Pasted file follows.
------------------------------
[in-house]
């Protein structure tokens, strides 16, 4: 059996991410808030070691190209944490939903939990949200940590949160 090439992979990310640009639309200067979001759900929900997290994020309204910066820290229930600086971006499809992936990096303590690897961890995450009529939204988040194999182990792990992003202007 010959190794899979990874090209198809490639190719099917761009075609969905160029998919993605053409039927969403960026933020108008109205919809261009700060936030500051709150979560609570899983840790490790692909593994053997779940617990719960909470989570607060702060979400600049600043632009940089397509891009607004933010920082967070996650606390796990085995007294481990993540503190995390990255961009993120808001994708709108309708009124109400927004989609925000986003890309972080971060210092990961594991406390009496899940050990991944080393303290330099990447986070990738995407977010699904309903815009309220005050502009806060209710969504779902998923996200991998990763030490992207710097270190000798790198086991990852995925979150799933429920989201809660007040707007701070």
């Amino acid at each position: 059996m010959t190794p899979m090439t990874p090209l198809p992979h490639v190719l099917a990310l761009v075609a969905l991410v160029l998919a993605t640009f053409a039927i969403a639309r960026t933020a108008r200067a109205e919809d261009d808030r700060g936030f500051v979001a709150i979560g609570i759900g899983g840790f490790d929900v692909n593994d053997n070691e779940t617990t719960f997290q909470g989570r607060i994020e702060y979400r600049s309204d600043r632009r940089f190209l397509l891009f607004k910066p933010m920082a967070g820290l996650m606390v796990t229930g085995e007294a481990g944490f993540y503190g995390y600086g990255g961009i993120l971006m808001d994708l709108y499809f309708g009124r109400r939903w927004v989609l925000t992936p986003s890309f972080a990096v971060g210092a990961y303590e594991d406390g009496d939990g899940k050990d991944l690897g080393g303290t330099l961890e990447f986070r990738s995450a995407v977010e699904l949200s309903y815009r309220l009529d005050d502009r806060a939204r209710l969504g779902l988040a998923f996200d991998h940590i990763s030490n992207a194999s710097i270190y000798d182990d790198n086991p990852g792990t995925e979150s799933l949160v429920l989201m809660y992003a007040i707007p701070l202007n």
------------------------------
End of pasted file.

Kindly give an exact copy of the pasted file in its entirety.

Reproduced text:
[in-house]
């Protein structure tokens, strides 16, 4: 059996991410808030070691190209944490939903939990949200940590949160 090439992979990310640009639309200067979001759900929900997290994020309204910066820290229930600086971006499809992936990096303590690897961890995450009529939204988040194999182990792990992003202007 010959190794899979990874090209198809490639190719099917761009075609969905160029998919993605053409039927969403960026933020108008109205919809261009700060936030500051709150979560609570899983840790490790692909593994053997779940617990719960909470989570607060702060979400600049600043632009940089397509891009607004933010920082967070996650606390796990085995007294481990993540503190995390990255961009993120808001994708709108309708009124109400927004989609925000986003890309972080971060210092990961594991406390009496899940050990991944080393303290330099990447986070990738995407977010699904309903815009309220005050502009806060209710969504779902998923996200991998990763030490992207710097270190000798790198086991990852995925979150799933429920989201809660007040707007701070």
């Amino acid at each position: 059996m010959t190794p899979m090439t990874p090209l198809p992979h490639v190719l099917a990310l761009v075609a969905l991410v160029l998919a993605t640009f053409a039927i969403a639309r960026t933020a108008r200067a109205e919809d261009d808030r700060g936030f500051v979001a709150i979560g609570i759900g899983g840790f490790d929900v692909n593994d053997n070691e779940t617990t719960f997290q909470g989570r607060i994020e702060y979400r600049s309204d600043r632009r940089f190209l397509l891009f607004k910066p933010m920082a967070g820290l996650m606390v796990t229930g085995e007294a481990g944490f993540y503190g995390y600086g990255g961009i993120l971006m808001d994708l709108y499809f309708g009124r109400r939903w927004v989609l925000t992936p986003s890309f972080a990096v971060g210092a990961y303590e594991d406390g009496d939990g899940k050990d991944l690897g080393g303290t330099l961890e990447f986070r990738s995450a995407v977010e699904l949200s309903y815009r309220l009529d005050d502009r806060a939204r209710l969504g779902l988040a998923f996200d991998h940590i990763s030490n992207a194999s710097i270190y000798d182990d790198n086991p990852g792990t995925e979150s799933l949160v429920l989201m809660y992003a007040i707007p701070l202007n």